We finished the day by exploring a suburb near the Botanical Gardens and our hostel. We ate dinner at a local beer hall that was the true mom and pop place. No English and no English menu; it was our first time without any help in ordering. But we both liked our food and enjoyed the atmosphere. We strolled around town and were amazed to find that the suburb still felt like you were in the middle of the city.

Day 2: Saturday, 31 August

To celebrate the end of our trip we decided to spend our last day learning about the beauty of German engineering at the Deutsch Technik Museum. Originally we thought we would only spend part of the day here, but the sprawling museum enticed us to spend the entire day. The museum consisted of seven buildings with many exhibits explaining the development of technology and manufacturing processes.

There were two entire buildings that contained nothing but train engines, trams, and passenger cars. You could even walk under a few trains to see their undercarriages. The museum also boasted two floors of planes in the “new building”. I loved hearing about the development of airplanes from the German perspective. There was even a very small mention to the Wright Brothers (go Ohio!). I particularly enjoyed being able to check out the engines of many different planes and the creative designs of inaugural flight machines.

The first exhibit we went to was on the advent of computers and we learned of the German inventor, Konrad Zuse, who designed some of the first working computers in the world. James and I both equally enjoyed this exhibit. We also went through an exhibit on telecommunications, which was James’ favorite exhibit. It explained the development of radio, telegraph, the phone, and other similar devices. The most surprising exhibit to us was entirely on sugar. After delving further we were both very intrigued because it not only covered the manufacturing in history, but it’s role in history and its novel uses in material science and medicine. Did you know at one point in time most of the sugar in the world came from beets?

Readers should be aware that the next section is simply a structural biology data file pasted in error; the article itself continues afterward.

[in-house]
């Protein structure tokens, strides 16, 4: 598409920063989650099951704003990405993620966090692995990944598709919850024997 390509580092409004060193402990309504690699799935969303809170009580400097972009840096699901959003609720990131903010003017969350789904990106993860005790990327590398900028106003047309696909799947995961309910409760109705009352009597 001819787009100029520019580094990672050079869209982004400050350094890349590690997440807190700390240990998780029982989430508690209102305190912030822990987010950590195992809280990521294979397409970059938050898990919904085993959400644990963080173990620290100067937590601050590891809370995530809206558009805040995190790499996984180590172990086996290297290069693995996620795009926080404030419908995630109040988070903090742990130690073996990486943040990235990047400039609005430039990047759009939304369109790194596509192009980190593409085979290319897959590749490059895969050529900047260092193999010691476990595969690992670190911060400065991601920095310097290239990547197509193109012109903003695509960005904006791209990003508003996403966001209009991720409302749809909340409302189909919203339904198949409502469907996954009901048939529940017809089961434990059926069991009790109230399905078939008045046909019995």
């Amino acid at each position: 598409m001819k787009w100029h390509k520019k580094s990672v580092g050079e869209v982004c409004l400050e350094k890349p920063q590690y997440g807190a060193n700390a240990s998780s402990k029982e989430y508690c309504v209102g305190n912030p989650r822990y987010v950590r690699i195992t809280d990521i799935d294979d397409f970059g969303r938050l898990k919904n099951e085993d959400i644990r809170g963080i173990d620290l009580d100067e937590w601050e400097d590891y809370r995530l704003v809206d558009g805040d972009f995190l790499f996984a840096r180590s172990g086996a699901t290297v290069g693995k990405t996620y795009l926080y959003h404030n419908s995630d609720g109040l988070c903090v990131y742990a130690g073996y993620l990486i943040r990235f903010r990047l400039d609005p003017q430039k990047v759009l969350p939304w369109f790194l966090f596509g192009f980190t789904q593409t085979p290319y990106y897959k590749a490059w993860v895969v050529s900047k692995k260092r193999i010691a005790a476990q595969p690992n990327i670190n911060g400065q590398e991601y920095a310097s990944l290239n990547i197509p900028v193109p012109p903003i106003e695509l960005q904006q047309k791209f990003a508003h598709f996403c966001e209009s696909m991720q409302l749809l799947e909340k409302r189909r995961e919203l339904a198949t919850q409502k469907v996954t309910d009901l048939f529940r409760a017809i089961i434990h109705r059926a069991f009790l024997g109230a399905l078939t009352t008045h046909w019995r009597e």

The final building in the museum proved to be possibly the most interesting. There were a collection of many different cars. There was also an exhibit called “The Network” which looked at how technology has effected society and globalized it. I must say parts of the exhibit made me feel like Big Brother (1984) was watching and I needed to go get my tin hat on (my dad). The exhibit raised a lot more questions than brought answers, but we enjoyed discussing the different things we saw. There was also an area called the Science Spectre that was much larger than we expected. It was an interactive science center that comprised of three floors with 5 or 6 rooms covering different topics on each floor. We tried to get through them all in the last 20 minutes before the museum closed.

We spent our final evening in the suburb of Lichterfelde, which was where our hostel was located. We grabbed dinner at a local döner and kebab joint. James got a falafel wrap and I got a döner box, which was basically a salad in a box. We grabbed groceries at Aldi’s for the train, which proved to be very economical. To end a great trip we got frozen yogurt at a local place in town before heading back to the hostel.